Dudley E. Dawson is a reporter for Hawgs Illustrated. A graduate of the University of Arkansas, he is a voter for the Heisman Trophy.
Errors crucial in Hogs' first loss
Arkansas shortstop Casey Martin fields a ball during a game against Oklahoma on Friday, Feb. 28, 2020, during the Shriners Hospitals for Children College Classic at Minute Maid Park in Houston.
HOUSTON Arkansas coach Dave Van Horn can stomach a loss if he feels like his team played hard, played smart and gave itself a chance to win.
But he felt like his No. 5 Razorbacks handed a 6-3 victory to Oklahoma on Friday at the Shriners Hospitals for Children College Classic at Minute Maid Park by allowing four unearned runs, including three in the bottom of the seventh after the game was tied 3-3.
That meltdown came after Robert Moore and Jacob Nesbit had hit back-to-back home runs in the fifth inning off Oklahoma ace Cade Cavalli, who struck out 11 hitters, to give the Razorbacks 3-2 lead.
The Sooners tied the game when Brady Lindsly hit a holo home run off Arkansas starter Connor Noland in the sixth inning.
“We didn’t get the big hit, we just didn’t play well and didn’t give ourselves a chance to win,” Van Horn said. “We didn’t do anything to win the game. We basically just gave it away.”
The bottom of the seventh included two errors and a mental error. The Sooners had three hits in the inning, including a bunt single.
The trouble began with Arkansas shortstop Casey Martin sailing a throw into the stands behind first base with no outs, allowing Trent Brown to race to second.
Connor McKenna’s sacrifice bunt was then misplayed and thrown late to third base by relief pitcher Kevin Kopps, giving Oklahoma runners on the corners with no outs.
“I don’t know what happened there,” Van Horn said. “We had a physical error, threw the ball over the first baseman’s head, and you’ll have one of those every now and then. But then we had a bunt play all we needed to do was get an out at first.
“Somebody said three and we threw to three and my third baseman (Nesbit) acted like we had a force play. I have not talked to him yet, but obviously he must have thought there were runners at first and second for a split second.
“We haven’t seen that. It happens, but I don’t know what to say. He is a smart kid.”
Nesbit noted that the mental breakdowns were costly.
“It was just a couple of mental mistakes and those are going to happen, but there are no excuses for them,” Nesbit said. “Unfortunately we were the wrong end of it.”
Brandon Zaragoza followed with an RBI single that scored a second run on a wild throw from left fielder Braydon Webb before Tyler Harman singled in another run to make it 6-3.
Nesbit believes that Arkansas pitchers gave the team a chance to win, but the defense let them down,
“Our pitchers did great and gave us a chance, but unfortunately our defense didn’t back them up,” Nesbit said. “Hopefully we figure those things out.”
Arkansas (7-1) had a chance to extend its 3-2 lead when Christian Franklin singled with one out in the sixth and Casey Opitz doubled him to third against Oklahoma reliever Wyatt Olds.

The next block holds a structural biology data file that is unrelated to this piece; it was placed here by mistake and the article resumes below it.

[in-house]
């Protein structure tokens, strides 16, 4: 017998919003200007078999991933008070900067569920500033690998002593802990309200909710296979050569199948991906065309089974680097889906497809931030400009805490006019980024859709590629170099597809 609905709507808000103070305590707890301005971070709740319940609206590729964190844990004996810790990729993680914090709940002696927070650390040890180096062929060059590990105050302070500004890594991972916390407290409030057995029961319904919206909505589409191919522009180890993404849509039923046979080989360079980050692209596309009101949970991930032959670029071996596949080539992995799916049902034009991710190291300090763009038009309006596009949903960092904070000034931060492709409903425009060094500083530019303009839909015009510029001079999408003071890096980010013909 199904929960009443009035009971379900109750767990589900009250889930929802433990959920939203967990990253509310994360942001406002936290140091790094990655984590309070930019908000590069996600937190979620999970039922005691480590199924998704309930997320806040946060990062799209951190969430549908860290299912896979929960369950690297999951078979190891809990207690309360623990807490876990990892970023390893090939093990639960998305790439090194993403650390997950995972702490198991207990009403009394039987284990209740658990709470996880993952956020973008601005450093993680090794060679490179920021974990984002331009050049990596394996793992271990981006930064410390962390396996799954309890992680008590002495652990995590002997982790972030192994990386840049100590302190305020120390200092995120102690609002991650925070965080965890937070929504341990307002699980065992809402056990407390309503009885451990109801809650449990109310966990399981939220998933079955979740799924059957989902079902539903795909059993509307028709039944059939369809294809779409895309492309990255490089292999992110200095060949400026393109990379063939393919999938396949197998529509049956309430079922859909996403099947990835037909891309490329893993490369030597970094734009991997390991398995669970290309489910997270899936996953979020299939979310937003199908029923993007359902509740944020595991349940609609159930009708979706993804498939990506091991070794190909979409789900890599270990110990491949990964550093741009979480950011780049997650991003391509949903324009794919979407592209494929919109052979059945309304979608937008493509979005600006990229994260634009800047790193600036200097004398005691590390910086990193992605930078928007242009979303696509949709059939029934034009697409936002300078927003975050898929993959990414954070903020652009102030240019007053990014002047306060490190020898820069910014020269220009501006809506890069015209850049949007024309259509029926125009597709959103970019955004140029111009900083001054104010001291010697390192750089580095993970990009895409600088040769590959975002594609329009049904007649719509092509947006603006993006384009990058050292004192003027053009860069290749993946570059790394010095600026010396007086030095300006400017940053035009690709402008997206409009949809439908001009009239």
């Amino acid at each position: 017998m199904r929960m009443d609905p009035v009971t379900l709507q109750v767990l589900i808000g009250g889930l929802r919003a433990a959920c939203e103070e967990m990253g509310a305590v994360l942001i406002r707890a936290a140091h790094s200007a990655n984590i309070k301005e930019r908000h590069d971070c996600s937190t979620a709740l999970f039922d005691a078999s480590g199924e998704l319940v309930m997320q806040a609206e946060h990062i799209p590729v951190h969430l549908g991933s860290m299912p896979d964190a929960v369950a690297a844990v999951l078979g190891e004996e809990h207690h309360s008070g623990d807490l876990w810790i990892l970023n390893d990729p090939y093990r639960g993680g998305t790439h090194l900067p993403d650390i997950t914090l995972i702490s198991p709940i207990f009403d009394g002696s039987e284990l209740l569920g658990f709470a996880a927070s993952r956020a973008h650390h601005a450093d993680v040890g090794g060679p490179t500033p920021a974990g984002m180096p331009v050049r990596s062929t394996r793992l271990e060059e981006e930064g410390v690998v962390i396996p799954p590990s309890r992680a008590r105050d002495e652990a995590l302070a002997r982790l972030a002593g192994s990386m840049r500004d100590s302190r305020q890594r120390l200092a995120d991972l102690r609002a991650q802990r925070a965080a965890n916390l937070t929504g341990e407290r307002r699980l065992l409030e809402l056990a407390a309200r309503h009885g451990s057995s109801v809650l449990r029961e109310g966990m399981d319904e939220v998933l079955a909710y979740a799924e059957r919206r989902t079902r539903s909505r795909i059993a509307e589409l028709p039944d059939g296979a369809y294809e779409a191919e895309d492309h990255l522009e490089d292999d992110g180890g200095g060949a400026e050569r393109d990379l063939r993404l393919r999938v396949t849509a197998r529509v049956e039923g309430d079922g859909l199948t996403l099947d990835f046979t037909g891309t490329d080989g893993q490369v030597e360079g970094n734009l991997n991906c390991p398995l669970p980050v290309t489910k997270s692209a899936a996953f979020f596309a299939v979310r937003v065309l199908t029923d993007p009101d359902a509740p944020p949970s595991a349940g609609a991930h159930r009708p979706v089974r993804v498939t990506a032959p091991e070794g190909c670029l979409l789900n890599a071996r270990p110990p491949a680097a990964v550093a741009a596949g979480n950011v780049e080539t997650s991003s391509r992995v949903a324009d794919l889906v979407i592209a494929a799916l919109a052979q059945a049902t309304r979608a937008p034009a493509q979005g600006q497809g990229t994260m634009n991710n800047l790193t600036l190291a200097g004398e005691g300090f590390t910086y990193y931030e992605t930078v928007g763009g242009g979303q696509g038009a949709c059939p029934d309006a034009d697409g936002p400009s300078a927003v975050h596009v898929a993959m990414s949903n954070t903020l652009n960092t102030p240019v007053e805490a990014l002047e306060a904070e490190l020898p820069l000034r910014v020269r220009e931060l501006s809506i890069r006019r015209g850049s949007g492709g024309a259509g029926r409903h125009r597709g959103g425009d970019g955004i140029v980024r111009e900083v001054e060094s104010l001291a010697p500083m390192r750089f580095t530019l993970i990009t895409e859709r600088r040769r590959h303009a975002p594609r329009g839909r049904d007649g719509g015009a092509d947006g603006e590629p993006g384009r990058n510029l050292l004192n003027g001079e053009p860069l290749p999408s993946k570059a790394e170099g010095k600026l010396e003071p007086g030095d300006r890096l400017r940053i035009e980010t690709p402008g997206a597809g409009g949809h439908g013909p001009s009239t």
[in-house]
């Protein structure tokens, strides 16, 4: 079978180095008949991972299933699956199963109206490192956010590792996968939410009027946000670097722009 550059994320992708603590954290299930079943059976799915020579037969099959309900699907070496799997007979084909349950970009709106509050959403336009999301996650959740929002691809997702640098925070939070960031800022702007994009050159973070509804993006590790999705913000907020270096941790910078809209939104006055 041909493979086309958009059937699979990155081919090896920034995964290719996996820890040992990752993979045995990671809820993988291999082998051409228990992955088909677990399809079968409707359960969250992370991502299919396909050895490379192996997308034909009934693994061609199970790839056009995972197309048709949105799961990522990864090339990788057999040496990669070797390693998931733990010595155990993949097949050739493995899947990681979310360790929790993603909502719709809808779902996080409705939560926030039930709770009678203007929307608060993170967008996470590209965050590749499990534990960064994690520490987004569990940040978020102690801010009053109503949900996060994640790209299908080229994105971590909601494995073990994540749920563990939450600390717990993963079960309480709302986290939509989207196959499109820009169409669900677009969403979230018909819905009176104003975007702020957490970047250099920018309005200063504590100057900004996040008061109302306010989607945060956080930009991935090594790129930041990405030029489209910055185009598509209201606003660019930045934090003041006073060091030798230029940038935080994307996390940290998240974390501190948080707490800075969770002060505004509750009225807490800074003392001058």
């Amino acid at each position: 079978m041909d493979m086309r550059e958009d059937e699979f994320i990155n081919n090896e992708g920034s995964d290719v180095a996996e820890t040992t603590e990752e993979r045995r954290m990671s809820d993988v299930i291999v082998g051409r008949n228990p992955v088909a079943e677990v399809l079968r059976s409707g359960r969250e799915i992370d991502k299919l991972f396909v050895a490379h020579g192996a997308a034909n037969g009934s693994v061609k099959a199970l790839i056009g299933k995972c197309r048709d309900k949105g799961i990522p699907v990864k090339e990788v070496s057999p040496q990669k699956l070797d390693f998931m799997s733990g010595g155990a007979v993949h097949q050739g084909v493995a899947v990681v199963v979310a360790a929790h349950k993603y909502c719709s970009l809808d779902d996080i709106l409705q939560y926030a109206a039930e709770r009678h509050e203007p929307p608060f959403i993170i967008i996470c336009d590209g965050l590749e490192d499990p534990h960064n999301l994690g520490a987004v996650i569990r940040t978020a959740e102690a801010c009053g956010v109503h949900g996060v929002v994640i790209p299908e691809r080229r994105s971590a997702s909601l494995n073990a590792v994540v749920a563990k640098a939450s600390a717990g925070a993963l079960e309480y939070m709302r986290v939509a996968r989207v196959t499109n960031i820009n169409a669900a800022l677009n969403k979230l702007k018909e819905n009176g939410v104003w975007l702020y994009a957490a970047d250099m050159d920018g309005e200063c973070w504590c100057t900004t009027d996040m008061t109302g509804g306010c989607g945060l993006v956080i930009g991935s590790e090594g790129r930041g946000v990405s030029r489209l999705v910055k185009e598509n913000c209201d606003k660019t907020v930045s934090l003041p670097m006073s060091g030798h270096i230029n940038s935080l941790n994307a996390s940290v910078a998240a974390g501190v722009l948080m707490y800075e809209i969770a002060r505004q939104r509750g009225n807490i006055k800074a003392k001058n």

Olds, who earned the win, fanned Cole Austin and Moore to end the top of the sixth and strand two of the Razorbacks' eight runners that were left on base. Arkansas also stranded two in the seventh inning after having first and second with no outs.
“We left runner after runner out there,” Van Horn said. “If you think about it, we had runners at second and third (in the sixth) and a 3-1 count and we swung at ball four. He (Austin) gets jammed, it was fouled and then he strikes out and the next guy (Moore) makes an out as well.”
Both teams had 10 hits, but Oklahoma (8-2) played errorless baseball.
The Sooners scored a run in both the second and third innings to go ahead 2-0. Both runs came against Noland, although Tanner Tredaway's run in the third was unearned after he advanced to third on a passed ball. Tredaway reached with a one-out double in the inning.
Noland held the Sooners scoreless in the fourth and fifth innings, and was taken out of the game after allowing a one-out hit in the sixth. Noland, who threw 70 pitches, allowed six hits and struck out five, but was hit hard on several fly balls to the outfield.
“Connor was fighting it a little bit today,” Van Horn said. “He was leaving pitches in the zone, maybe when he was even ahead in the count. They hit some doubles. The ball they hit out of the park to tie the game, the guy just went up and got a fastball and you have to give him credit.
“It seemed like once we got the lead 3-2, he went out and gave us a good inning and probably had his best stuff in the fifth or sixth inning. He fought through it and didn’t have his command as normal, but kept us in the game.
“We were only down 2-0, we take the lead and he gave us another inning or two. He competed hard and I like what I saw at the end.”
Van Horn is hoping that his team will use the loss as a wake up call as it prepares to take on Texas on Saturday at 7 p.m.
“You think it would wake them up a little bit just because we didn’t play good,” Van Horn said. "Oklahoma played good, got some big hits, took advantage of our mistakes.
“We’ll find out a little bit about our personality tomorrow when we see how we play.”
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